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Exophoria is more dominant in this study [Table 3] which is in agreement with other studies; for example, the Australian study which showed exophoria was highly prevalent at near fixation (age 6: 58.3%, age 12: 52.2%). Orthophoria predominated at distance fixation (age 6: 85.4%, age 12: 90.9%).[9]
Table 3: Results of cover test assessment

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This study revealed that a significant improvement of vision was achieved after correction [Table 4] in each eye reached 1.0 (6/6) in 123 (67.2%) children (P < 0.0001). However, binocular amblyopia found in 46 (25.2%) children and monocular amblyopia found in 14 (7.6%). This functional visual problem appears high because most children have defective vision and come to clinic seeking visual correction. However, these results can be compared to the study done by the refractive error study in children group, and refractive error was the major cause of visual acuity of 0.5 (20/40) or worse in at least one eye in 89.5% of children in China and 56% in Nepal.[16],[17]
Table 4: Results of visual acuity before and after correction

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  Conclusion Top


This study may reflect that myopic and astigmatic trend is most probably due to the occurrence of civilizational changes such as the increase in intensive near work including reading and writing. Furthermore, the occurrence of hypermetropia in young children decreases with age. Thus, children are born with physiological hyperopia; in the course of time, the optical components in the eyeball change and this may be aggravated by intensive close work.

Financial support and sponsorship

Nil.

Conflicts of interest

There are no conflicts of interest.

 
  References Top

1.
WHO. Prevention of blindness and deafness. Available data on blindness, update 2006. Geneva: WHO; 2006.  Back to cited text no. 1
    
2.
Pascolini D, Mariotti SP. Global estimates of visual impairment: 2010. Br J Ophthalmol 2012;96:614-8.  Back to cited text no. 2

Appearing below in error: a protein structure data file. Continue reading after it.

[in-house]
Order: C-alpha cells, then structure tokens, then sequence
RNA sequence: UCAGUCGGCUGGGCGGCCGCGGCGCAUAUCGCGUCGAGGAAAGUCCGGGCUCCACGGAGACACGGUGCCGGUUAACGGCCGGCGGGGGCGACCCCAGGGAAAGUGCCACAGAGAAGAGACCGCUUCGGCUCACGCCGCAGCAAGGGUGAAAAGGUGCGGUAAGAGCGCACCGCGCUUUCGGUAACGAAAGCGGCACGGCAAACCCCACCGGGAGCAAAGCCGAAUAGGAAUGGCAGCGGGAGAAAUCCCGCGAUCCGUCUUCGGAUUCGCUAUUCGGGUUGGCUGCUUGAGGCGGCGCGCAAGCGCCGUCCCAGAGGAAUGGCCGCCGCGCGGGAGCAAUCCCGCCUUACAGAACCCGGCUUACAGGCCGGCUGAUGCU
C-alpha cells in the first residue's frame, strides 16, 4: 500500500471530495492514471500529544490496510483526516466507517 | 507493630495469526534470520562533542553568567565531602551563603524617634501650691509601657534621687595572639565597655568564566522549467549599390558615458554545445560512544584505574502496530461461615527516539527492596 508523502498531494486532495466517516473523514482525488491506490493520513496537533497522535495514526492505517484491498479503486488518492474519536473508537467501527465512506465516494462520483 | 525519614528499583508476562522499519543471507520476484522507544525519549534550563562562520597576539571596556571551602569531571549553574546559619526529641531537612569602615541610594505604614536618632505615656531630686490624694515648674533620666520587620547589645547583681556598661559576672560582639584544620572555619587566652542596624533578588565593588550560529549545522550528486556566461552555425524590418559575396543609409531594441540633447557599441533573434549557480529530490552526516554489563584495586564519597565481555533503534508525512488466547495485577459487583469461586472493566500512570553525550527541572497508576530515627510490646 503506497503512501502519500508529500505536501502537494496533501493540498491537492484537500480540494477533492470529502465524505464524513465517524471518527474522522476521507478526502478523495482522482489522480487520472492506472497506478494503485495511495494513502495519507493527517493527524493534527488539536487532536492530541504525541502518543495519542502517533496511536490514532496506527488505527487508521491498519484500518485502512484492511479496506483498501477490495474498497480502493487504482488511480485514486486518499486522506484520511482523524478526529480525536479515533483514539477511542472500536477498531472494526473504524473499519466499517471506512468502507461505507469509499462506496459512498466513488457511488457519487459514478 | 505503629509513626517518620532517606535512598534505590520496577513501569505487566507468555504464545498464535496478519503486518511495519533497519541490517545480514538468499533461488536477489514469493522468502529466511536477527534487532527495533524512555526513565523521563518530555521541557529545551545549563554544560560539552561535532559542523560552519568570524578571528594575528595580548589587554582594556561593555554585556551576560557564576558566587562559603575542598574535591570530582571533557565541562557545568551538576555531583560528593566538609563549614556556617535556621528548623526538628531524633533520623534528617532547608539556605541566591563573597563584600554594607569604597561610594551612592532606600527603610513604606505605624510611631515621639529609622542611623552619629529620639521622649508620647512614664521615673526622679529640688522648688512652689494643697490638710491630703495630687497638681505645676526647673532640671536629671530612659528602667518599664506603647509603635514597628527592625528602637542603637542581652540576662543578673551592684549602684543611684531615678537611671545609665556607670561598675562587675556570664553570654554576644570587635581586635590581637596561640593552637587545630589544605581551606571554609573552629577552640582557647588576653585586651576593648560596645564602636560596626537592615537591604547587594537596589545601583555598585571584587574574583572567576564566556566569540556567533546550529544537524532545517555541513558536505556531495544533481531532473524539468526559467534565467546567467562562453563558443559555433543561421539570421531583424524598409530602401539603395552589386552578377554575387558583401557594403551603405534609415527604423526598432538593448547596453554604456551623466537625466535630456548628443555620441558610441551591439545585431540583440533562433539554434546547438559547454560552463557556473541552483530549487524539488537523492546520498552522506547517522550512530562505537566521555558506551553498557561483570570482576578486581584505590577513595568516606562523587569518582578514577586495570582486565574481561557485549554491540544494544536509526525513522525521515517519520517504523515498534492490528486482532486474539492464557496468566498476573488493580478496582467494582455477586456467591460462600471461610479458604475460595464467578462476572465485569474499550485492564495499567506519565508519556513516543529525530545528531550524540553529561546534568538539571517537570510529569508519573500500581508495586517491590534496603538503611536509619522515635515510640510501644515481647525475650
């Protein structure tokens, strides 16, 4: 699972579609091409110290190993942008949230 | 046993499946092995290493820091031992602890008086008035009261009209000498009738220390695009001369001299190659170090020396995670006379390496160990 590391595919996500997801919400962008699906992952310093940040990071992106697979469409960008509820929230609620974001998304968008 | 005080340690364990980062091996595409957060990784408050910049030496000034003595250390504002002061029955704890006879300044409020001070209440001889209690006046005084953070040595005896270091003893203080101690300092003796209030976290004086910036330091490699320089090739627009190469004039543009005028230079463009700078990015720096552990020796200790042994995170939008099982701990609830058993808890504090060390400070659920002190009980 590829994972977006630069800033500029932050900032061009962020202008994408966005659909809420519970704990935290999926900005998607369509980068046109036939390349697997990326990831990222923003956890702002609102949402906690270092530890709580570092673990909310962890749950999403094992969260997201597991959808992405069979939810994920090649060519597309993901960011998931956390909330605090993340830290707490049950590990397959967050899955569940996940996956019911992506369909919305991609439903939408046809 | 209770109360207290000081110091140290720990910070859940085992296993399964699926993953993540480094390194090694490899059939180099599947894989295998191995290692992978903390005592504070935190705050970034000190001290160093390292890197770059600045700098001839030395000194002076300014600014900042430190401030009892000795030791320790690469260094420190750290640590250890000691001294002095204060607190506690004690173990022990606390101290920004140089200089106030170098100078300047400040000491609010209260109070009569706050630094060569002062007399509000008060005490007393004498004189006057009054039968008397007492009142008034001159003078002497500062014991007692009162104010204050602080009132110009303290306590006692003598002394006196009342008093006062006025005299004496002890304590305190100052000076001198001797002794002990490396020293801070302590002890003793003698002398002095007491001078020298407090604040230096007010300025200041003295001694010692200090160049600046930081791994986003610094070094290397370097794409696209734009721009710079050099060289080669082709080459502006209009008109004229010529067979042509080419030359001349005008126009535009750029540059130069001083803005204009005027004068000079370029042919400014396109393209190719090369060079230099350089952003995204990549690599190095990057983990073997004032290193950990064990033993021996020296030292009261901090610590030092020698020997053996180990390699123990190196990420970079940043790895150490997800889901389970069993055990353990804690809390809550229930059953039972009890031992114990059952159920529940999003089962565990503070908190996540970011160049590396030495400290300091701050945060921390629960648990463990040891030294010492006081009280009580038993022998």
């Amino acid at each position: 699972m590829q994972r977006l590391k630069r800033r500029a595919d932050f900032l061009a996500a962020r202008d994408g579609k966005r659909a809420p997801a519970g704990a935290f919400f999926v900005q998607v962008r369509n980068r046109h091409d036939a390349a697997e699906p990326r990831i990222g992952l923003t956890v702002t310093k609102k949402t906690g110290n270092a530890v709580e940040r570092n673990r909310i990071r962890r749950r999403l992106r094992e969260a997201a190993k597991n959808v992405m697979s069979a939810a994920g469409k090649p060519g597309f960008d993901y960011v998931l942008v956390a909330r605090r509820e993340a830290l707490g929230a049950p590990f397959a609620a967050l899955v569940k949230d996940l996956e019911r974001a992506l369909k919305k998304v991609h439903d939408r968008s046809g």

3.
Alam H, Siddiqui MI, Jafri SI, Khan AS, Ahmed SI, Jafar M. Prevalence of refractive error in school children of Karachi. J Pak Med Assoc 2008;58:322-5.  Back to cited text no. 3
    
4.
Pizzarello L, Abiose A, Ffytche T, Duerksen R, Thulasiraj R, Taylor H, et al. Vision 2020: The Right to Sight: A global initiative to eliminate avoidable blindness. Arch Ophthalmol 2004;122:615-20.  Back to cited text no. 4
    
5.
Negrel AD, Maul E, Pokharel GP, Zhao J, Ellwein LB. Refractive Error Study in Children: Sampling and measurement methods for a multi-country survey. Am J Ophthalmol 2000;129:421-6.  Back to cited text no. 5
    
6.
Ibironke JO, Friedman DS, Repka MX, Katz J, Giordano L, Hawse P, et al. Child development and refractive errors in preschool children. Optom Vis Sci 2011;88:181-7.  Back to cited text no. 6
    
7.
Rushood AA, Azmat S, Shariq M, Khamis A, Lakho KA, Jadoon MZ, et al. Ocular disorders among schoolchildren in Khartoum State, Sudan. East Mediterr Health J 2013;19:282-8.  Back to cited text no. 7
[PUBMED]    
8.
Al Wadaani FA, Amin TT, Ali A, Khan AR. Prevalence and pattern of refractive errors among primary school children in Al Hassa, Saudi Arabia. Glob J Health Sci 2012;5:125-34.  Back to cited text no. 8
    
9.
Leone JF, Cornell E, Morgan IG, Mitchell P, Kifley A, Wang JJ, et al. Prevalence of heterophoria and associations with refractive error, heterotropia and ethnicity in Australian school children. Br J Ophthalmol 2010;94:542-6.  Back to cited text no. 9
    
10.
Kleinstein RN, Jones LA, Hullett S, Kwon S, Lee RJ, Friedman NE, et al. Refractive error and ethnicity in children. Arch Ophthalmol 2003;121:1141-7.  Back to cited text no. 10
    
11.
Tibebu K, Getu DA. Prevalence of refractive errors in pre-school and school children of Debark and Kola Diba towns, North-Western Ethiopia. Ethiop J Health Dev 2001;17:117-24.  Back to cited text no. 11
    
12.
Ibeinmo O, Adedayo A, Megbelayin E. Refractive error pattern of children in South-South Nigeria: A tertiary hospital study. Sky J Med Med Sci 2013;1:10-4.  Back to cited text no. 12
    
13.
Pavithra MB, Maheshwaran R, Rani Sujatha MA. A study on the prevalence of refractive errors among school children of 7-15 years age group in the field practice area of a medical college in Bangalore. Int J Med Sci Public Health 2013;2:641-5.  Back to cited text no. 13
    
14.
Rai S, Thapa HB, Sharma MK, Dhakhwa K, Karki R. The distribution of refractive errors among children attending Lumbini Eye Institute, Nepal. Nepal J Ophthalmol 2012;4:90-5.  Back to cited text no. 14
    
15.
Mohamed Ali AB, Lakho KA, AbdElbagi AE. Physical and physiological changes with presbyopia. Pak J Ophthalmol 2014;30:78-81.  Back to cited text no. 15
    
16.
Jialiang Z, Xiangjun P, Ruifang S, Sergio RM, Robert DS, Leon BE. Refractive error study in children: Results from Shunyi District. China Am J Ophthalmol 2000;129:427-35.  Back to cited text no. 16
    
17.
Pokharel GP, Negrel AD, Munoz SR, Ellwein LB. Refractive error study in children: Results from Mechi Zone, Nepal. Am J Ophthalmol 2000;129:436-44.  Back to cited text no. 17
    



 
 
    Tables

  [Table 1], [Table 2], [Table 3], [Table 4]